IM strategy vs. meeting Owner Internal resources may be too Adds an additional
IM objectives constrained or limited, or may be party/stakeholder to overall
May lack interest/skills better suited for other tasks environment
in operational IM May be cost prohibitive May create organizational
and interoperability redundancies if not properly
Potential commercial conflicts managed
between project outcome and
asset value

Cost/benefit Neutral costs per traditional May incur additional costs Possible neutral or preferred
considerations standards May lack deep IT expertise cost advantage
Potential negative cost benefit due impacting costs Potential medium term cost
to need for systems rework in the benefits through improved project
operational phase phase execution
Long-term cost benefits through
improved information access and
reduction in systems rework
during the operational phase

Table 1
12 Emergence of the Main Information Contractor (MIC) in the Era of Large-Scale Capital Projects

EPCs should embrace the MIC concept Conclusion


EPC firms will likely find themselves as critical advisors if not When capital projects are enormous, nearly every feature and
key decision makers in determining the approach to Information factor is magnified in its importance. Everything is big money
Management during early planning phases. EPCs stand to and worthy of doing right. But thats just the beginning of why
benefit greatly from partnering with an MIC and should IM must be elevated in strategic importance. Information is the
advocate for a partner they believe will deliver extraordinary new blood of the smarter asset, where intelligence, accuracy,
outcomes. By doing so, they will enrich the overall project both quickness, agility and smart decision-making all rise in
during and after their own participation. They will ensure that importance. Nominal savings or tweaks to IT costs are not the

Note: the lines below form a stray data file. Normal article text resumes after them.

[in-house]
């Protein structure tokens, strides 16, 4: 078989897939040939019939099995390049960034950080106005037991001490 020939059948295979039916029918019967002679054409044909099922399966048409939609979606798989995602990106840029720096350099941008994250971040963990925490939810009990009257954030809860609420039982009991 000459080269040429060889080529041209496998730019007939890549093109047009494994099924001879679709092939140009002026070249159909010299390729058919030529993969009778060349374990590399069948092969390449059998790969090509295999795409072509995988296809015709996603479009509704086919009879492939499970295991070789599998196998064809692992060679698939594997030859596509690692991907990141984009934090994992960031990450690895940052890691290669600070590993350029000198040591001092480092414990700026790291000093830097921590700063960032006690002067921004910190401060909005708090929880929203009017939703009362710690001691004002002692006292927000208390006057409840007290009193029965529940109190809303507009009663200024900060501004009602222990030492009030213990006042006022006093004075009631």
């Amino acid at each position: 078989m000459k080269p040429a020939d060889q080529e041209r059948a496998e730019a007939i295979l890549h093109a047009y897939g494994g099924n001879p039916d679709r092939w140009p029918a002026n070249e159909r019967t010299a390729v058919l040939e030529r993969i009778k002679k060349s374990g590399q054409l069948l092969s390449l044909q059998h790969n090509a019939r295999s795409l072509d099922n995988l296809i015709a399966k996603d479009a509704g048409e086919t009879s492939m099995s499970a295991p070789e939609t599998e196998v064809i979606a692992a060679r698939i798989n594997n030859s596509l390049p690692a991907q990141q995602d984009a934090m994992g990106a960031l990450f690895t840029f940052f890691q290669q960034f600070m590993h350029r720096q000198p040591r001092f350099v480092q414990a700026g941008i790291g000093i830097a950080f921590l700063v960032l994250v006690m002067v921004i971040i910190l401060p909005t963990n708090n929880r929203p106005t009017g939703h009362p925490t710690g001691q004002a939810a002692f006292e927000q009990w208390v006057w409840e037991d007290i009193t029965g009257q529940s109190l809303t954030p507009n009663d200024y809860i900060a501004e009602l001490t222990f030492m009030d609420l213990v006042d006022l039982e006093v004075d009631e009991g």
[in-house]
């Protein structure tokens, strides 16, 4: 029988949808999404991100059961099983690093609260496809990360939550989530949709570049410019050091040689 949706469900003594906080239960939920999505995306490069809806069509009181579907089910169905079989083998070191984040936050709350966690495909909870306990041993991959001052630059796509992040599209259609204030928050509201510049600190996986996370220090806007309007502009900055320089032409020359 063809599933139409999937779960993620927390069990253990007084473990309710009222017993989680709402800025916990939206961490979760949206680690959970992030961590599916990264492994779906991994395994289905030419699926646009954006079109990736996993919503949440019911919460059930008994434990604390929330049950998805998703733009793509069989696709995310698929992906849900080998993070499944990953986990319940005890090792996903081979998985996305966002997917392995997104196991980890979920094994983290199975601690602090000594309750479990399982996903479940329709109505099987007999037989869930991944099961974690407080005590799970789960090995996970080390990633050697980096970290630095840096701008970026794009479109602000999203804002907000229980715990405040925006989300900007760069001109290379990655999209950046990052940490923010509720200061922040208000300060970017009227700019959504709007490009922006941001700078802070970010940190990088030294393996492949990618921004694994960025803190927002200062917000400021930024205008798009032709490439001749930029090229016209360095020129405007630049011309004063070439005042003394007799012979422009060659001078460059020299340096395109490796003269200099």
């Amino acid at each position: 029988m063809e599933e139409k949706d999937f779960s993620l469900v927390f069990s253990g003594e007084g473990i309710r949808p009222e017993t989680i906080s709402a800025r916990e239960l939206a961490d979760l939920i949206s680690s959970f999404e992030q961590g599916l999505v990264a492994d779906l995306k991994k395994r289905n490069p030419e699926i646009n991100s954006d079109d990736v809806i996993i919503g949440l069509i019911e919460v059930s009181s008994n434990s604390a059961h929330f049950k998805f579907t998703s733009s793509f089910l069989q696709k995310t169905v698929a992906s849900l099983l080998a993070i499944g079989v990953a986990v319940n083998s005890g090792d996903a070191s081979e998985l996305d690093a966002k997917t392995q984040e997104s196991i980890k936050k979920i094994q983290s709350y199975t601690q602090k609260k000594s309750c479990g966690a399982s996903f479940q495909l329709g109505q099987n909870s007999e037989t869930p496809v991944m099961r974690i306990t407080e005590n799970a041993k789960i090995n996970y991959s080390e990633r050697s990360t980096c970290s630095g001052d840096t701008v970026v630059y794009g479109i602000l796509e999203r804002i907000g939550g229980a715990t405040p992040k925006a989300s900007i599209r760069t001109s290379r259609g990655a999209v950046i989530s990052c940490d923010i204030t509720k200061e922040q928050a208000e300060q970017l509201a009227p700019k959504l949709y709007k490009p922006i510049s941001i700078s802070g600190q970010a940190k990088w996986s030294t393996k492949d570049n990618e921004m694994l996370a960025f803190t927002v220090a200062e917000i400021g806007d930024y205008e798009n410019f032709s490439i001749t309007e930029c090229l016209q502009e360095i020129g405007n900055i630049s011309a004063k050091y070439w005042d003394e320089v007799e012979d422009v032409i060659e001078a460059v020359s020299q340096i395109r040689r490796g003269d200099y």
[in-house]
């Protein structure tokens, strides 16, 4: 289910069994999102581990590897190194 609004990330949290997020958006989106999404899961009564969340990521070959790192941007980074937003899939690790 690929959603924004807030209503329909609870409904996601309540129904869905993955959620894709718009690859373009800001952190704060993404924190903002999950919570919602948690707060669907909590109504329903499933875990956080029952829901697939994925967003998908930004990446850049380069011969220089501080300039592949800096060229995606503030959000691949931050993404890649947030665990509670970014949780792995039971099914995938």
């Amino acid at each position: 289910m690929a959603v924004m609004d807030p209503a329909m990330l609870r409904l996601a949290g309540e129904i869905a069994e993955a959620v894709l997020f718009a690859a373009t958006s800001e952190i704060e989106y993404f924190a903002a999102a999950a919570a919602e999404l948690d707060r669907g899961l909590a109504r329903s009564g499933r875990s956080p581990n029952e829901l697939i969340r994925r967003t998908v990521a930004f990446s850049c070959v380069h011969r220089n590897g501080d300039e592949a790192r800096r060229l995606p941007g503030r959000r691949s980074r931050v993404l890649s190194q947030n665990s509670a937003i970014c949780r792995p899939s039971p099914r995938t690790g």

post-launch operations and interoperability are high performing. point; the point is to take the critical information assets and
They will also benefit from higher information and system make them work sooner and at superior levels for the benefit of
performance during their own critical activities, creating a more the engineering project, the handover, the operation and its
productive and efficient engineering process. Lastly, by engaging operability within the enterprise technology environment.
an MIC the EPC will be able to focus their energies on what they Good IM cant be a reaction to the engineering process; it must
do best: engineering, procurement and construction. be substantiated at its inception and live throughout in perpetuity.
This is partly why an MICan information-savvy organization
MIC: the right choice
with the ability to enable and enhance the use of information
We believe that there is a strong case for owner/operators to
throughout the life of an assetis critical, and why those looking
pursue the MIC option, especially as projects continue to grow
to capitalize on it are putting the idea at the forefront of their
larger and more complex. As owner/operators begin their initial
strategic capital project conversations.
conversations and their deeper analysis, they should look for
certain characteristics in their MIC partners that would indicate
a good match. These may include:

Independent and objective toward EPCs, technology,